Dim and Dimmer
CFLs are great! Dimmers are great! Together? Not always.
Compact fluorescent light bulbs, better known as CFLs, are all the rage. And why not?
ENERGY STAR qualified CFLs:
- Use at least 2/3 less energy than standard incandescent bulbs to provide the same amount of light, and last up to 10 times longer.
- Save $30 or more in energy costs over each bulb's lifetime
- Generate 70 percent less heat, so they're safer to operate and can cut energy costs associated with home cooling.
- Come in different sizes and shapes to fit in almost any fixture, indoors and outdoors.
Today's ENERGY STAR qualified CFLs turn on instantly, produce no sound, and are available within a warm color range, as well as cooler color tones.
To figure out how much you can save, check out PATH's
CFL Savings Calculator.
Dimmers: A Bright Idea
Dimmer switches are great energy-efficient options compared to traditional flip switches. That 's why dimmers are a key part of PATH-profiled energy-efficient
While some may only think of dimmers for mood lighting, the switches allow one fixture to serve several lighting functions, such as task lighting when at full illumination and decorative or safety lighting at lower settings. Furthermore, dimming increases lamp life and saves energy because less electrical wattage is used. For example, a light that is dimmed by 25 percent uses about 20 percent less electricity and the bulb's life is increased fourfold.
CFLs and Dimmers?
So what about CFLs on dimmers? Wouldn't they be the dream combination of lighting functionality and energy efficiency? Unfortunately, in many cases, the answer is no.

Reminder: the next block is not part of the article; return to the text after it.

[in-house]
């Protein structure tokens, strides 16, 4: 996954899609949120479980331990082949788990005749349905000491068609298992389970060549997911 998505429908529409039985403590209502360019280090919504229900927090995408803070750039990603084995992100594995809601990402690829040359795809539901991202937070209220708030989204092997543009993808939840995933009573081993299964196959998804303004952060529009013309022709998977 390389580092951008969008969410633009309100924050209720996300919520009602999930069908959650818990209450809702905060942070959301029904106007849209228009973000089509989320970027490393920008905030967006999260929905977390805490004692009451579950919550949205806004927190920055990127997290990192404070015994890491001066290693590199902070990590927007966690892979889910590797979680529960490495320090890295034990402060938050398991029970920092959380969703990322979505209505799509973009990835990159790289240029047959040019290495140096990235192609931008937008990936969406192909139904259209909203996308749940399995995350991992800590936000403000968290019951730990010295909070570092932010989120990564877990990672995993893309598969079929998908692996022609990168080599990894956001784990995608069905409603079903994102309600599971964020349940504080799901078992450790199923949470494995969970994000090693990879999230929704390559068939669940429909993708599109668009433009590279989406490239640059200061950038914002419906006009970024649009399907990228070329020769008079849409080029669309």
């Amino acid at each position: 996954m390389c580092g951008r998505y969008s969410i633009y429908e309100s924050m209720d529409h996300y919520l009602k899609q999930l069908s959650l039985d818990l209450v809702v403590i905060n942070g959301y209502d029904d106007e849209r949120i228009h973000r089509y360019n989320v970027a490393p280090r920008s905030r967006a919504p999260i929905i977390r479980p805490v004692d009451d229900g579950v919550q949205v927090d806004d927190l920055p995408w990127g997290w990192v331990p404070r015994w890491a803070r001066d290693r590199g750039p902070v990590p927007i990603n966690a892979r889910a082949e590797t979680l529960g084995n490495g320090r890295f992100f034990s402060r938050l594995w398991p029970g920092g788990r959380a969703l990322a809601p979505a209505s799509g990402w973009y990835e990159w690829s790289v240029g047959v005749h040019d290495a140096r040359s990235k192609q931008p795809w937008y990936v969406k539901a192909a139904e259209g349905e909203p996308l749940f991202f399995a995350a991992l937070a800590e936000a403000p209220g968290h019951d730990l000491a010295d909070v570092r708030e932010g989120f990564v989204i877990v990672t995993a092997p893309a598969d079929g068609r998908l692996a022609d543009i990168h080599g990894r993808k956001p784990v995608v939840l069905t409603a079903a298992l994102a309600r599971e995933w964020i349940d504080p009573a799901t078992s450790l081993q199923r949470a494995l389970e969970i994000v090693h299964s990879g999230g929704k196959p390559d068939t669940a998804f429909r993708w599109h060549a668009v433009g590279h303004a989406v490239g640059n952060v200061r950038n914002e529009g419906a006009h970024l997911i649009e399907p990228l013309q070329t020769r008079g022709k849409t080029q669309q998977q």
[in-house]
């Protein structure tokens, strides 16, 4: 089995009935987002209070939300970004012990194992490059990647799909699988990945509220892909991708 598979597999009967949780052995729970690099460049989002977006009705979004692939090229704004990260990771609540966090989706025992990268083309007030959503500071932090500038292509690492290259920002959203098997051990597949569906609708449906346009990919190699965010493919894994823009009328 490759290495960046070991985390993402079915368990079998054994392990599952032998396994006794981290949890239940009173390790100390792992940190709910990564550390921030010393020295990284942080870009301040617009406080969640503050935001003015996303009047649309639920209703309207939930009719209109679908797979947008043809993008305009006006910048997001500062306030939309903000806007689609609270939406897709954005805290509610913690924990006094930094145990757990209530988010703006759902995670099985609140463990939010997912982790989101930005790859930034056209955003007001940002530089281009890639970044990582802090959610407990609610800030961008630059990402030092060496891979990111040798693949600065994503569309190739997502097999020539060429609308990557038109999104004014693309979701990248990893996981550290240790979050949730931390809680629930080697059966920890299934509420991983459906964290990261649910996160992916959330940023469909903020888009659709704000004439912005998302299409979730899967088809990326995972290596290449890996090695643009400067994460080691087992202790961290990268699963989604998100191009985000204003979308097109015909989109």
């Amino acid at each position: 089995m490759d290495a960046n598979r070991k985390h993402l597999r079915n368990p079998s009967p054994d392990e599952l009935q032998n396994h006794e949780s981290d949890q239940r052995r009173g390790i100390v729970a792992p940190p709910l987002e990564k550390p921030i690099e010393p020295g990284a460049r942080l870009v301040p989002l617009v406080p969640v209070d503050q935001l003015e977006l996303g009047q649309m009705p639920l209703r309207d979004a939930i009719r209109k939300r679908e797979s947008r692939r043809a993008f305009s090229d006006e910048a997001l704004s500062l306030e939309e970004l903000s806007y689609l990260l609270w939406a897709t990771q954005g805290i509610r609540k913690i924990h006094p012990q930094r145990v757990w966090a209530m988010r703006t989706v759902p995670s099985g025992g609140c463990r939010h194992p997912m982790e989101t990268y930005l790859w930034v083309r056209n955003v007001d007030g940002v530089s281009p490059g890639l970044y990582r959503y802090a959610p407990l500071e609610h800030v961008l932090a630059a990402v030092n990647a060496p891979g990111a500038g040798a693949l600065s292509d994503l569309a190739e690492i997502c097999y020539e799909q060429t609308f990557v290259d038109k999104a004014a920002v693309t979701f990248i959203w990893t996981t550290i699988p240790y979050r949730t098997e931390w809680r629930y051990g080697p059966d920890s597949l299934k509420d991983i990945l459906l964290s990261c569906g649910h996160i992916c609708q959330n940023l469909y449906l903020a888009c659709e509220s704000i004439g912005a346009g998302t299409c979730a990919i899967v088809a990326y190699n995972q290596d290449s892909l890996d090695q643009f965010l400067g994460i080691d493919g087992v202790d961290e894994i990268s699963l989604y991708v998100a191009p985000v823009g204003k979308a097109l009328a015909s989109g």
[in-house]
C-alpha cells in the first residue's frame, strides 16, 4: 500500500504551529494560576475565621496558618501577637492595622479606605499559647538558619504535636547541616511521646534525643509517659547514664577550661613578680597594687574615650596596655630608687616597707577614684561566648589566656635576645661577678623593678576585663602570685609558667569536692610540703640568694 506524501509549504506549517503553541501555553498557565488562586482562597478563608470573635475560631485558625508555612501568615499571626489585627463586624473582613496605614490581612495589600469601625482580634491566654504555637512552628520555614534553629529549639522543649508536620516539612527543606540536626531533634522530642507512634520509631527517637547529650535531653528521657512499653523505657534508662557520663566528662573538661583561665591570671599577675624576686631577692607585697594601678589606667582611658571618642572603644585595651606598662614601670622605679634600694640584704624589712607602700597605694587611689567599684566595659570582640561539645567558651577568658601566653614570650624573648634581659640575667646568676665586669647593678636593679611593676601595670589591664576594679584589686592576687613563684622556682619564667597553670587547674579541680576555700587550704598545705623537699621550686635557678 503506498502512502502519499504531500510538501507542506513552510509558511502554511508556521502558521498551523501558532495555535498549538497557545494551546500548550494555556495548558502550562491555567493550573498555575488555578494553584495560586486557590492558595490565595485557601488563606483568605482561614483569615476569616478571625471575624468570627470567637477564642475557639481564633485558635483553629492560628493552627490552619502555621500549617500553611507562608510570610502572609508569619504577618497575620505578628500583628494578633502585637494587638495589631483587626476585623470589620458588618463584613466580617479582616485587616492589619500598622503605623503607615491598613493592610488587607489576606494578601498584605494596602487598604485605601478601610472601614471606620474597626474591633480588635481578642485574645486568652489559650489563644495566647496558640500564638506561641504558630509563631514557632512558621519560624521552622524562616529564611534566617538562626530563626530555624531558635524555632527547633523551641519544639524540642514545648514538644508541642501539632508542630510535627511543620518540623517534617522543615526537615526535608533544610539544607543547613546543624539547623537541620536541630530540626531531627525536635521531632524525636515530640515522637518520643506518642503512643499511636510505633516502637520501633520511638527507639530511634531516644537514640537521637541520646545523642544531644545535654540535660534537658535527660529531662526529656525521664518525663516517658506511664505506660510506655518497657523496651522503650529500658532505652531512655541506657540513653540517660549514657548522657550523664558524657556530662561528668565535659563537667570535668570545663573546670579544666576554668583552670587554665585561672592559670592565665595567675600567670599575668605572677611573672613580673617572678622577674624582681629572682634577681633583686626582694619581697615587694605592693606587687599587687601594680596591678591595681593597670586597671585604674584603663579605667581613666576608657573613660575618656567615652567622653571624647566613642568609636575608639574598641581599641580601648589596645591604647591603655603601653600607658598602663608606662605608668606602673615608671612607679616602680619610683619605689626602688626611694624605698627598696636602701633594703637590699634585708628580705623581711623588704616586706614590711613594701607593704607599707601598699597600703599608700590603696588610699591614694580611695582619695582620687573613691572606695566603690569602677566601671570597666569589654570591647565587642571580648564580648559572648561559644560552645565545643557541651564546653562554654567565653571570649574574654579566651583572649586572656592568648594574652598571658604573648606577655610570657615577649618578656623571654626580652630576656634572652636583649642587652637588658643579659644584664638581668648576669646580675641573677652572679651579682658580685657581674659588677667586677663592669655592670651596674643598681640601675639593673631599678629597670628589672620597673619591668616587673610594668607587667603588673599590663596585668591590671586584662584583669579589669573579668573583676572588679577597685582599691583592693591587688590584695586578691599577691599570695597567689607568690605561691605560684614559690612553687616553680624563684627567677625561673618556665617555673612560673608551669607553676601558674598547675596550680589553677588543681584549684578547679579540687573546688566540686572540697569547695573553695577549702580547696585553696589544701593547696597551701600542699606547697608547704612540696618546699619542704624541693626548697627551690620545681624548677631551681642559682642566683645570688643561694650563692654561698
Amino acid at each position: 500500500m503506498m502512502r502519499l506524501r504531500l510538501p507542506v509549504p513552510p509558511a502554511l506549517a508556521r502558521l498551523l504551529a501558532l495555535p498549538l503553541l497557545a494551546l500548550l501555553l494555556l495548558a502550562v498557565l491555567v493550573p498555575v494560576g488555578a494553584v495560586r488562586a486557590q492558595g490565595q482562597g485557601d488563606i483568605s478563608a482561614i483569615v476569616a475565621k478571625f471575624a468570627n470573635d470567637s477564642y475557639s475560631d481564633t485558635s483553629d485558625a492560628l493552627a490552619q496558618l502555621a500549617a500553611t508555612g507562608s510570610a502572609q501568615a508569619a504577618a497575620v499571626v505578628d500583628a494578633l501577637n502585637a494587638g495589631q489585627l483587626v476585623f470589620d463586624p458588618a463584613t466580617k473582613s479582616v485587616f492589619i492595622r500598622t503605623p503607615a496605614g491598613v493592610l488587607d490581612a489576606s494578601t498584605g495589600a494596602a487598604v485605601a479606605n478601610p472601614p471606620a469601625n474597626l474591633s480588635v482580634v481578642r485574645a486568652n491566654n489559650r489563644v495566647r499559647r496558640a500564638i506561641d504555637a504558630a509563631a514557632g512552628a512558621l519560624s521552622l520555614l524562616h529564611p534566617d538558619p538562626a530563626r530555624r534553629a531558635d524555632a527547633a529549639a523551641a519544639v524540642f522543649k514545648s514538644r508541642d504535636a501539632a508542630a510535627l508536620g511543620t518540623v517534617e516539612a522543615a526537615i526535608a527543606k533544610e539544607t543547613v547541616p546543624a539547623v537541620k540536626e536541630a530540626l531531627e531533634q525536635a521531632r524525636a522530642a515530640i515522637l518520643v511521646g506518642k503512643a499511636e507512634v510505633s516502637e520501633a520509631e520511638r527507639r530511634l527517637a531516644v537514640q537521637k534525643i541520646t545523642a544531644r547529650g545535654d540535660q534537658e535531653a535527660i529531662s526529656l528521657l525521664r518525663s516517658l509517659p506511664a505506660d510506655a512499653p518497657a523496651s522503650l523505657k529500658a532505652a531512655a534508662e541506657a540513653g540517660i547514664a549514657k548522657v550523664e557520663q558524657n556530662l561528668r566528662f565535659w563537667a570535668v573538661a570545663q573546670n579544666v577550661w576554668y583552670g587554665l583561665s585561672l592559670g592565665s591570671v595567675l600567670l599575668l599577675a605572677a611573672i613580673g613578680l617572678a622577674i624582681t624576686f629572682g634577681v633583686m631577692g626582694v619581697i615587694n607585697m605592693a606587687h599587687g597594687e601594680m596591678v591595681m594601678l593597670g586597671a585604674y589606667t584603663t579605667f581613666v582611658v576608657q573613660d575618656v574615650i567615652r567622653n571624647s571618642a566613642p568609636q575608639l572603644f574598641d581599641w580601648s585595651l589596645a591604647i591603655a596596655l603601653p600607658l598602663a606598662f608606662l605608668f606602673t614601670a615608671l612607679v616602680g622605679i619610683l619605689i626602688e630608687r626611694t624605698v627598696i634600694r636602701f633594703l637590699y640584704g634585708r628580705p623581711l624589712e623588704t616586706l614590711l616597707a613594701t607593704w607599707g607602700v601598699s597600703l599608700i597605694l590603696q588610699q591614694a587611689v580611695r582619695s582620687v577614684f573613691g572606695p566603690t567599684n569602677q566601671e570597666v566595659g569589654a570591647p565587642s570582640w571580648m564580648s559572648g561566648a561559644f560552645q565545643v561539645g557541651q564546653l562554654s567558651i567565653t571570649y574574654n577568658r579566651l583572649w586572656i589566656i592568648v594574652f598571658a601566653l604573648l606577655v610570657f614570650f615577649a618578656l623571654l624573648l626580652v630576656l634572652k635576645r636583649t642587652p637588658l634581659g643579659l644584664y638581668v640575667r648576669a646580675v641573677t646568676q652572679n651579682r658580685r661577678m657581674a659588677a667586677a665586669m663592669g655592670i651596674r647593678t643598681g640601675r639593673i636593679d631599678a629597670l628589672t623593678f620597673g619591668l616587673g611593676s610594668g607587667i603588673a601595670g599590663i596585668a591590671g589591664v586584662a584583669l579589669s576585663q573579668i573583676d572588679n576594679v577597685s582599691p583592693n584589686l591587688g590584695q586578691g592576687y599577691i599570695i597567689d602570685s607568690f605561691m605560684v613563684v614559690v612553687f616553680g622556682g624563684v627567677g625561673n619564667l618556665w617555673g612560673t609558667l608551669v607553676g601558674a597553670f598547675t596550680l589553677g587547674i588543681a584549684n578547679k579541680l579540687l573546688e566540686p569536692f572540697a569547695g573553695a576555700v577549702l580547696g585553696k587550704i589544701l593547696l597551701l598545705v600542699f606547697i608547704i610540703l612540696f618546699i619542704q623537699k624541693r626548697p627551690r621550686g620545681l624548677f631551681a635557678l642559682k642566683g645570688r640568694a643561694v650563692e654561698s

Dimmers work by breaking up the amount of electricity reaching the light fixture. Though invisible to the human eye, the staggered electrical current is actually making the light flicker. This is fine for an incandescent (traditional) bulb, as it simply reduces the amount of heat produced by the filament.
CFLs, however, do not use heat to produce light. Instead, a fluorescent bulb contains a gas that produces invisible ultraviolet light when excited by electricity. The light hits the white coating inside the fluorescent bulb and the coating changes it into light you can see. In this process, CFLs regulate power through the tube, which is not compatible with the dimmer's intervals of electricity interruption. So when working with a standard CFL, a dimmer would cause the CFL to dim, and eventually go out altogether. It shortens the CFL's life and, in rare cases, a dimmer operating a CFL could result in fire.
Compromise and Work-Around
Fortunately, technology is bringing this pair of energy-efficient products together. About forty ENERGY STAR qualified CFLs are specially designed to work with dimmers and say so on the label. These are more expensive than regular CFLs, but reap all the regular energy saving benefits.
Besides price, dimmable CFLs have some other shortcomings: 1) they only dim to about 20 percent of the rated lumens and when turned down farther they turn off completely, and 2) as incandescents get dimmer the light gets softer -- more romantic you might say -- but dimming CFLs don't share that characteristic.
Be careful about using CFLs in tandem with photocells -- those light-sensitive switches that automatically turn lights on at dusk. CFLs and photocells sometimes have the same incompatibility problems as CFLs and dimmer switches. The solution: Either ask for a compatible timer (most but not all timers are compatible with CFLs) or buy a dimmable CFL to use with your photocell.
Nostalgic for the days when a light bulb was just a light bulb? Take heart. While lighting our homes has become more complex, the technologies available to us offer impressive returns in energy savings and light quality. So it's worth the time to evaluate your lighting needs room by room, using CFLs wherever practical.
In all cases, check the package details of your CFL bulbs and your dimmer to ensure that they are compatible. Only then can these energy savers come together in your home.
Content updated on 5/24/2007